If you’re anything like me, you might have noticed a trend in the ebb and flow of Montreal’s bigger and more anticipated restaurant openings and closures: Italian has been one of the hottest cuisines in 2018. Be it pizza, enotencas, trattorias or sandwich shops, some form or another has consistently popped up across the city throughout the year — coincidences are a funny thing. Even though the last few years have been vibrant with different cuisines, it’s nice to have the sun rise again on a familiar face.
Even near my home in Verdun, where we lost the decades-old institution Cucina Linda, another Italian restaurant appeared soon afterwards down the street: Rita, a trattoria with a menu based on fresh pasta and a smoking pizza oven. The inspiration comes from its principles Joey d’Alleva and Sophie Bergeron, as both of their Italian grandmothers bore the same name. Along with Marc-André Paradis of O’Thym and Frédéric Leblond of the nearby Wellington, they’ve set out to create an ode to comforting traditions.
Dressed in plush leathers, a gold-dark green colour scheme, brick, wood and tile and walls adorned with family photos, Rita’s design is comfortable while undeniably sleek. It’s a perfect place for a family meal, so I brought a larger group. Our server for the evening was immediately attentive, though slightly overbearing with his constant use of the word “delicious” for everything we considered that evening — but he was inviting nonetheless.
That deliciousness began with the cocktail program. While not par for the course in Italian eateries, it was all puntastically Montrealer and satisfying, from the Nun’s Island Iced Tea to the Bicycle Thief — names you’d take as the joking titles bartenders come up with in their off-hours while experimenting on their friends. The wine, too, was well-chosen, though my dining partners for the evening had their targeted choices in lieu of the server’s suggestions (but everything, we were assured again, was “delicious”).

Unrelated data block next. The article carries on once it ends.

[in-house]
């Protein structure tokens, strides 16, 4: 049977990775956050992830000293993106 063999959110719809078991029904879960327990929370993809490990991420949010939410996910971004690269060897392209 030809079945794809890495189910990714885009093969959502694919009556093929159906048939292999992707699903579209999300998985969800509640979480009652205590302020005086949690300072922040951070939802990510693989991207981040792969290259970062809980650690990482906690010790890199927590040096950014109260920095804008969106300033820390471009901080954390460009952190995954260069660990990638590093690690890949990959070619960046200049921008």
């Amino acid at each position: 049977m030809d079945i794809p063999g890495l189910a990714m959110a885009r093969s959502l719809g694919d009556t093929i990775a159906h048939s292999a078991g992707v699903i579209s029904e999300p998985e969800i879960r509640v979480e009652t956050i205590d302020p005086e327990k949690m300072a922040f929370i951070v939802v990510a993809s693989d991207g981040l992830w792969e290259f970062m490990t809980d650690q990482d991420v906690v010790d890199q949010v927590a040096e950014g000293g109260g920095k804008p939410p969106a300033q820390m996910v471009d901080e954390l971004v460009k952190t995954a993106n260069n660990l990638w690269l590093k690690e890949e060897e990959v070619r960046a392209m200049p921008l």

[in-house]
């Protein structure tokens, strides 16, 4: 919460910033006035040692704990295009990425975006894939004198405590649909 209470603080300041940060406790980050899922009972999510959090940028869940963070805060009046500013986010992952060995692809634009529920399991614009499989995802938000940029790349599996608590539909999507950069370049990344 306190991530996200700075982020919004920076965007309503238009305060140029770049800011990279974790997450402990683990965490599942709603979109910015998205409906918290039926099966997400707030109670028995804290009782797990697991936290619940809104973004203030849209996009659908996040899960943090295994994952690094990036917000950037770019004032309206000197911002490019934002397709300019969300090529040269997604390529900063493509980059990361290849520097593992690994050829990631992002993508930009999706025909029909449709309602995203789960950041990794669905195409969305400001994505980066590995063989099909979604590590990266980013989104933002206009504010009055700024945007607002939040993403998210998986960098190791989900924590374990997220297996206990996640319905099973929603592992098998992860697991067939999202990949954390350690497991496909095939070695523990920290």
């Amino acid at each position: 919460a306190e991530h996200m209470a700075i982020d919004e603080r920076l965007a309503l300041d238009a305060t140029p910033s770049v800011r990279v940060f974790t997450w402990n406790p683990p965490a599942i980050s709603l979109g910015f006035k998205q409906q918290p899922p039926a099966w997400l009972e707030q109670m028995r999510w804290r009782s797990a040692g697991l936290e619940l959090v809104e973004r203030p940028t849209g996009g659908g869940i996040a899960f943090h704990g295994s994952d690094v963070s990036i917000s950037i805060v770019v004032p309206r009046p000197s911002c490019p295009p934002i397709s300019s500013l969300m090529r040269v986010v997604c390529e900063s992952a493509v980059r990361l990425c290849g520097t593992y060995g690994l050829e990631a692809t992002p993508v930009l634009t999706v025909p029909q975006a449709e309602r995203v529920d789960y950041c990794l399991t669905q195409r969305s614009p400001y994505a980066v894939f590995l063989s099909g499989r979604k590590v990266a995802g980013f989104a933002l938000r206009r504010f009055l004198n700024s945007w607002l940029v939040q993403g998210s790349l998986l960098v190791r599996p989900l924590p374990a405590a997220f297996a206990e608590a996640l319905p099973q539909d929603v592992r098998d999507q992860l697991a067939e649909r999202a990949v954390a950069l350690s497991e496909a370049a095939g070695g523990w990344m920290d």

The night’s meal opened up with three appetizers to get things going, one each from Rita’s selection of antipasti, insalata and contorni to whet the appetite. We opted for the spiedini ($11), Kamouraska lamb skewers available only two days per week. Thin and none too heavy, still sizzling slightly on the plate when they touched down, the skewers’ spice mix was certainly flavourful while the portions left wanting for more — a surprisingly delicate start. Nonna’s green salad ($8) came next and was quite possibly the plainest dish of the evening: Barbaresco with radicchio and pickles with a light balsamic. I’d sooner recommend the gorgonzola with its arugula, blood orange and mascarpone for three bucks more; this restaurant is suited for more special (though informal) occasions than the quick-snack quality of that green salad. To the kitchen, I’d suggest letting your freak flag fly a bit more; compared with the other dishes of the night, the green came off as replaceable.
Butternut squash rings
Our succession of dishes from there on out were lush, surprising, fun or a combination thereof. Fried rings of butternut squash ($11) in a light and airy batter, served with a black garlic aioli, was the kind of dish that brings on that al bacio hand gesture — its quality was that of a kiss. The contorni of zucchini peelings ($9), fried soft and served cold alongside cherry tomatoes and garnished in mint and za’tar, was inventive yet simple in its flavour pairings and a decent nod to Italian staples.
But what’s a visit to Rita without pizza, without pasta? I had high hopes for the Autunno pizza ($19) — bechamel sauce with squash and fontina, pear, prosciutto, sage, fiori di latte and caramelized walnut — but as with the green salad, I might’ve been choosing poorly. I can understand Rita’s seasonal bent with the toppings here, but with so many mellow flavours milling about, nothing was really singing in this pie. Even the crust, for a Neapolitan take, was a little tough to the tooth.
Pasta, on the other hand, shined that night. A cavatelli ($17) mixing white bean with roasted chestnut, tomato and a black garlic oil was a smooth and well-textured dish that could’ve benefitted from a pop in colour for the eye, but when considering the kitchen’s autumn inspirations, it did more than the trick. Papardelle ($23) with a rabbit ragout, shallots and romarin fared even better. With its soft noodles, slices of poached plum on top and meat stewed down to a soft and buttery consistency, it was the most welcome arrival at the table. Rita definitely didn’t pull any punches on the pasta front.
Sure, there were minor slips among the dishes that evening, but Rita’s got enough going on to merit a return visit. Even as a new kid on the block, even with its fresh look, it already felt like part of the family of restaurants that Verdun takes to heart. Nothing could’ve been more telling than having the tables packed before we were halfway through the meal — on a Monday night. Shrug off Italian as being none too adventurous if you want, but it’s hard to deny how satisfying it can be, especially when it’s done right. ■